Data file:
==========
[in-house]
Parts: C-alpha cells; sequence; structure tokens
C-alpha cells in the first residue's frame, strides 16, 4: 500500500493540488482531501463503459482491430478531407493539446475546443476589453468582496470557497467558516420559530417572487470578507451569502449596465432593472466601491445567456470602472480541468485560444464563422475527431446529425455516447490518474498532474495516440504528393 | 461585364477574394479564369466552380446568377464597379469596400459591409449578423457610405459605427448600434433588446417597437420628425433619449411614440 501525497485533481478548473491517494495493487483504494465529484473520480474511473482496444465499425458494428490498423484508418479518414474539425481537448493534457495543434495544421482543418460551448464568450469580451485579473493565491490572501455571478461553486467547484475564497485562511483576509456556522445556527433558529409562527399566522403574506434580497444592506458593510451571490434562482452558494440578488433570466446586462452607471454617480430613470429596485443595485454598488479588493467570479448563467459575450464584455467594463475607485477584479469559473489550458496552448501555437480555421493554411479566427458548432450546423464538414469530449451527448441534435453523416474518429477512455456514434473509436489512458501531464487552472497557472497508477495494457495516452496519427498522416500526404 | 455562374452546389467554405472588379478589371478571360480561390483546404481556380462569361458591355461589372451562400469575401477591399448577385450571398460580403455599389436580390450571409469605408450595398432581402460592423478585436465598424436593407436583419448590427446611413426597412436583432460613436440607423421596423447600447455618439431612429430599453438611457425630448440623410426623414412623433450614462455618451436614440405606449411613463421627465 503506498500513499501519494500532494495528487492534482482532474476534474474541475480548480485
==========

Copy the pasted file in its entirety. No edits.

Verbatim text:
[in-house]
Parts: C-alpha cells; sequence; structure tokens
C-alpha cells in the first residue's frame, strides 16, 4: 500500500493540488482531501463503459482491430478531407493539446475546443476589453468582496470557497467558516420559530417572487470578507451569502449596465432593472466601491445567456470602472480541468485560444464563422475527431446529425455516447490518474498532474495516440504528393 | 461585364477574394479564369466552380446568377464597379469596400459591409449578423457610405459605427448600434433588446417597437420628425433619449411614440 501525497485533481478548473491517494495493487483504494465529484473520480474511473482496444465499425458494428490498423484508418479518414474539425481537448493534457495543434495544421482543418460551448464568450469580451485579473493565491490572501455571478461553486467547484475564497485562511483576509456556522445556527433558529409562527399566522403574506434580497444592506458593510451571490434562482452558494440578488433570466446586462452607471454617480430613470429596485443595485454598488479588493467570479448563467459575450464584455467594463475607485477584479469559473489550458496552448501555437480555421493554411479566427458548432450546423464538414469530449451527448441534435453523416474518429477512455456514434473509436489512458501531464487552472497557472497508477495494457495516452496519427498522416500526404 | 455562374452546389467554405472588379478589371478571360480561390483546404481556380462569361458591355461589372451562400469575401477591399448577385450571398460580403455599389436580390450571409469605408450595398432581402460592423478585436465598424436593407436583419448590427446611413426597412436583432460613436440607423421596423447600447455618439431612429430599453438611457425630448440623410426623414412623433450614462455618451436614440405606449411613463421627465 503506498500513499501519494500532494495528487492534482482532474476534474474541475480548480485